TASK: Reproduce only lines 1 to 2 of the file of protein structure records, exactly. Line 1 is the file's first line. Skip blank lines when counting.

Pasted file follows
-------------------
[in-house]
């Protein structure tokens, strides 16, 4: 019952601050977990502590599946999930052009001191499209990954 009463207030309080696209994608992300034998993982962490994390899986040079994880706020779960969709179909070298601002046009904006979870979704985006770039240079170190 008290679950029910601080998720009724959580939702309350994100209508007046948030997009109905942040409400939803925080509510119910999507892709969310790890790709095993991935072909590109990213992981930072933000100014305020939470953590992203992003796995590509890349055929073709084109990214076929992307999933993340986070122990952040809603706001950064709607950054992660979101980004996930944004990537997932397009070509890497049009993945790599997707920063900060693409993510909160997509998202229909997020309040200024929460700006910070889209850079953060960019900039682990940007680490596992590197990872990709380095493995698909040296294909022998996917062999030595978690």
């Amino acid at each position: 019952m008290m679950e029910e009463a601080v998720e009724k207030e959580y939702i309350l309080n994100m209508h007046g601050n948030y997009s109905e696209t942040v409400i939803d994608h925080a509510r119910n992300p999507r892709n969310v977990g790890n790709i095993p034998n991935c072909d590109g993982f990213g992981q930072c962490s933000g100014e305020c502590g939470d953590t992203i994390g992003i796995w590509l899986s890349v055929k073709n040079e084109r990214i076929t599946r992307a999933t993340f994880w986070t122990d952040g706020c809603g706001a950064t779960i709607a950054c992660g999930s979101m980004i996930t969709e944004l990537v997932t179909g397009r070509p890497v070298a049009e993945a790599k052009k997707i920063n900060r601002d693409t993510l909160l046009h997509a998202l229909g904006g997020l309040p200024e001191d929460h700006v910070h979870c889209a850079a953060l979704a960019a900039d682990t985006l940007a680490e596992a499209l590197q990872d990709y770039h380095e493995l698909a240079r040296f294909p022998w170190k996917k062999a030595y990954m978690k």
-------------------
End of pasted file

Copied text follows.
[in-house]
């Protein structure tokens, strides 16, 4: 019952601050977990502590599946999930052009001191499209990954 009463207030309080696209994608992300034998993982962490994390899986040079994880706020779960969709179909070298601002046009904006979870979704985006770039240079170190 008290679950029910601080998720009724959580939702309350994100209508007046948030997009109905942040409400939803925080509510119910999507892709969310790890790709095993991935072909590109990213992981930072933000100014305020939470953590992203992003796995590509890349055929073709084109990214076929992307999933993340986070122990952040809603706001950064709607950054992660979101980004996930944004990537997932397009070509890497049009993945790599997707920063900060693409993510909160997509998202229909997020309040200024929460700006910070889209850079953060960019900039682990940007680490596992590197990872990709380095493995698909040296294909022998996917062999030595978690």